The right provider in the right place: scaling-up primary-level postabortion care in Kenya

© 1996 Center for Communication Programs, Courtesy of PhotoshareThe Context

Complications from unsafe or incomplete abortions are a major cause of hospital admissions and maternal mortality in Kenya, and they strain the already overburdened public sector health care system. The World Health Organization estimates that complications of abortion contribute to 4% of maternal mortality in developing countries. The 2004 report, ''A National Assessment of the  Magnitude and Consequences of Unsafe Abortion in Kenya," indicates that more than 300,000 unsafe abortions are  performed each year, causing an  estimated 20,000 women and girls to be hospitalized with related complications including chronic pain, pelvic inflammatory disease, tubal occlusion and secondary infertility.

 

In an effort to foster positive change in the availability and use of postabortion care (PAC) services and decrease the chances of repeat abortion among PAC clients, IntraHealth International and partners in the PRIME and PRIME II projects developed a pilot program to train private­sector nurse-midwives in PAC services.  After several Nairobi-based nurse-midwives attended a seminar on PAC held by PRIME in early 1997, they asked PRIME and the Nursing Council of Kenya (NCK) to help them respond to the needs of women suffering from abortion complications. Following the two-year pilot program (1998-2000), PRIME II implemented a scale-up in two phases from 2000 to 2004.

 

Private nurse-midwives are an ideal cadre for scaling up PAC services in Kenya as they are the major source of prenatal care, family planning and other reproductive health services in many parts of the country. Their role at the primary level meshes with the government’s strategy to decentralize health care and expand the role of the private sector. Because many private nurse-midwives own their facilities, they represent the potential for a national, financially sustainable base of non-hospital PAC services. Perhaps most importantly, they are experienced providers who must spend 10 years in public, private or mission institutions before being licensed for private practice.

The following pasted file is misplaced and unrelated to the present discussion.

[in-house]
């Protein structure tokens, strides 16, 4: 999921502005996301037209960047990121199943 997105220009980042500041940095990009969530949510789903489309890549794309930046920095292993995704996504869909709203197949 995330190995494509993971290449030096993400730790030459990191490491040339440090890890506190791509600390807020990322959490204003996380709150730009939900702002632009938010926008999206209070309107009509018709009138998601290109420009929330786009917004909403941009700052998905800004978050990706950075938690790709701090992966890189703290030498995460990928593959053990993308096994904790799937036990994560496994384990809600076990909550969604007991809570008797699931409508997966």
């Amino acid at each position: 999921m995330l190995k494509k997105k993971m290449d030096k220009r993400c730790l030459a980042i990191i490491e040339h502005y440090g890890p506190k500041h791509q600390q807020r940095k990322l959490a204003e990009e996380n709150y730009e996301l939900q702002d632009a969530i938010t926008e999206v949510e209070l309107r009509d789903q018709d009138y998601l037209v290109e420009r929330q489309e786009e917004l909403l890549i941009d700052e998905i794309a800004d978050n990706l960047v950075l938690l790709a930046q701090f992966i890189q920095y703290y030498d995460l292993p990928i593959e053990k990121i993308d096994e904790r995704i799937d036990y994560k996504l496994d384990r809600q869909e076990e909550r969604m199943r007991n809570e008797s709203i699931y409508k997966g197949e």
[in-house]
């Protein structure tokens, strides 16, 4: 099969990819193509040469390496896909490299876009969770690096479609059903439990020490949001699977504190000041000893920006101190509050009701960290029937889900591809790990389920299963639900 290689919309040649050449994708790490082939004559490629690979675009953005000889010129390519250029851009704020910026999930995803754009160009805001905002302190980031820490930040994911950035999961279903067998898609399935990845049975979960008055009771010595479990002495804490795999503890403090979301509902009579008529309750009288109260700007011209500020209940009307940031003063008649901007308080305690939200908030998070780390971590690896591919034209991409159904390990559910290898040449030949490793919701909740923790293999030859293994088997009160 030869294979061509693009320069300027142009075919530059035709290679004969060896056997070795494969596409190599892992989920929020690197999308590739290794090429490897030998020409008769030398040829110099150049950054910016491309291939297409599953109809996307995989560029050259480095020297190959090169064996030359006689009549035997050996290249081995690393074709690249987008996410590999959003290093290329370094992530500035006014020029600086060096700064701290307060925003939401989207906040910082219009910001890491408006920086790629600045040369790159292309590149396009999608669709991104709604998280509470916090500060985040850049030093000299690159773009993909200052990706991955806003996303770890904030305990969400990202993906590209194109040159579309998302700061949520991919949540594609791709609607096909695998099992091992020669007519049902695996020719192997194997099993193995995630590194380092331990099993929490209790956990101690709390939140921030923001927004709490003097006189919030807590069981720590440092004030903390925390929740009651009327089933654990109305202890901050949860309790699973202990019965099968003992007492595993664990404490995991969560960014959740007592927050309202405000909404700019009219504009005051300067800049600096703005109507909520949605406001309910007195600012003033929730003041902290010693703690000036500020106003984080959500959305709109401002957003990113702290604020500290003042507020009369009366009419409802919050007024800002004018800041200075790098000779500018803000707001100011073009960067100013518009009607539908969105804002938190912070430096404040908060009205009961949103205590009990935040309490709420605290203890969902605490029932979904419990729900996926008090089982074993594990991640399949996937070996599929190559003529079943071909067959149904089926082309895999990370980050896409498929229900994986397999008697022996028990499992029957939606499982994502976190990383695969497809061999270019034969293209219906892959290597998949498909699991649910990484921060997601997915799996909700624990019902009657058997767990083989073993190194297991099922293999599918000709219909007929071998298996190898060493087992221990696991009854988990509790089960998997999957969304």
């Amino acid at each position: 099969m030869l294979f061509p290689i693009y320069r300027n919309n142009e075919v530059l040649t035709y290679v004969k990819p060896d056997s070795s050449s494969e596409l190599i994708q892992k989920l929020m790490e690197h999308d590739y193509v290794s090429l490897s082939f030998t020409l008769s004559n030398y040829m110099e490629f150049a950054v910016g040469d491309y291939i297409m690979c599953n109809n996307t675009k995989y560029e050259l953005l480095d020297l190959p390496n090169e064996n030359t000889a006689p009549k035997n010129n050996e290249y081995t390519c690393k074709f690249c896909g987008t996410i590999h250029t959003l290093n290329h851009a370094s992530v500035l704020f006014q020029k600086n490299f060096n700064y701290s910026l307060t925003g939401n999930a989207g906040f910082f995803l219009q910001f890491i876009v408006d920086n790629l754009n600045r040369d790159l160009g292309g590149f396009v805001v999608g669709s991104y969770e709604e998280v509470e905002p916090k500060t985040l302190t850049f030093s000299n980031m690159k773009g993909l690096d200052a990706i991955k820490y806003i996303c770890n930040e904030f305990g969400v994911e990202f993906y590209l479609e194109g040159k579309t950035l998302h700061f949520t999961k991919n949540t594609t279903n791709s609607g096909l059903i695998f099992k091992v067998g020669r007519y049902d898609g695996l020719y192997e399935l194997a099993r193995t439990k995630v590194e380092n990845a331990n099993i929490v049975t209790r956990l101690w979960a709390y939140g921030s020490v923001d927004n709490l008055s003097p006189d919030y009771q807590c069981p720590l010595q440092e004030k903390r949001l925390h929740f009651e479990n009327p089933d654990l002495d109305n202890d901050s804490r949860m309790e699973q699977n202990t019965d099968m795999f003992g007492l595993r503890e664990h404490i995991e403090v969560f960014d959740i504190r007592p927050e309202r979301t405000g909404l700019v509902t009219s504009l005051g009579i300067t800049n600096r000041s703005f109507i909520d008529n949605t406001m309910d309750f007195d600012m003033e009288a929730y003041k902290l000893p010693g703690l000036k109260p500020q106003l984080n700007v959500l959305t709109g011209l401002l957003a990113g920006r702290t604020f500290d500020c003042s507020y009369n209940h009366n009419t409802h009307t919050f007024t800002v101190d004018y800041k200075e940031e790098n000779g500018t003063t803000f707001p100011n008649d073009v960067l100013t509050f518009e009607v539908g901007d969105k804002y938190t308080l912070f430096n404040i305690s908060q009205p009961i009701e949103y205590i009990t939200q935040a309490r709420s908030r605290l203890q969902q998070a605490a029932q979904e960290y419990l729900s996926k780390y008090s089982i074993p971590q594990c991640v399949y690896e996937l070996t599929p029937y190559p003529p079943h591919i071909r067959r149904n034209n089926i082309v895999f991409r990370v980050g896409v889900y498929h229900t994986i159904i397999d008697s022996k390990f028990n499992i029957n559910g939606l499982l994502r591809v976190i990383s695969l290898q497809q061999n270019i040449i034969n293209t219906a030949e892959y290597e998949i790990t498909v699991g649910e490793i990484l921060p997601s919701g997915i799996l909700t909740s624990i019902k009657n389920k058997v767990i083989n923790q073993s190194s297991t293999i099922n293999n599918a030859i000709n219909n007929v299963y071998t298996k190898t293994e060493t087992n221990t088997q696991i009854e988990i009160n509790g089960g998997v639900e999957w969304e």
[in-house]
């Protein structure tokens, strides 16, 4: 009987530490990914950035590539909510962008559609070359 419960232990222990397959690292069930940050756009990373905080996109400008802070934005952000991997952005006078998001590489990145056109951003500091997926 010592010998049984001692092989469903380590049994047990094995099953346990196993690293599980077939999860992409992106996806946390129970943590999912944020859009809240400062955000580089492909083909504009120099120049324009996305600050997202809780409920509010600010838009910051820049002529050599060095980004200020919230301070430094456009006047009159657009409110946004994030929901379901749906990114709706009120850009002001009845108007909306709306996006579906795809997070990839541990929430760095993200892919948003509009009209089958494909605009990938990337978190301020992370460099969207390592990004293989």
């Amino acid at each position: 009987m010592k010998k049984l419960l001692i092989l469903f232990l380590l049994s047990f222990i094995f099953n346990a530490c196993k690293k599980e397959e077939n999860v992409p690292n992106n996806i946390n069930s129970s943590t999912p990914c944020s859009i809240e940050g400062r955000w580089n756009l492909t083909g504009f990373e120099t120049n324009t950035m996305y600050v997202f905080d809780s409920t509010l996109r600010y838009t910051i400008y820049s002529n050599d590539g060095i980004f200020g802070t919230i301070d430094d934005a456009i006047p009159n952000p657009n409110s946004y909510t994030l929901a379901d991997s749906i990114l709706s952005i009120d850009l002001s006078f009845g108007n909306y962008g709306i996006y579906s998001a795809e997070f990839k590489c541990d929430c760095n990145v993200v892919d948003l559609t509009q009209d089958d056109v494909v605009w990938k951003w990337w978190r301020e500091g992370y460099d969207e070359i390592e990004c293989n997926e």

The pilot program introduced a comprehensive approach to primary-level PAC services. In addition to providing treatment for potentially life-threatening complications from unsafe or incomplete abortions, the nurse-midwives counsel clients about family planning and contraceptive options. They also offer selective reproductive and other health services either at their clinics or via referral to another accessible facility. 

 

The strategy to reach the underserved populations of Kenyan women with PAC services relies on building community support and awareness, especially since PAC services have the potential to become controversial and even confused with abortion itself. Maintaining the confidentiality of clients and providing nonjudgmental counseling and treatment is essential to ensuring that women in need seek these services.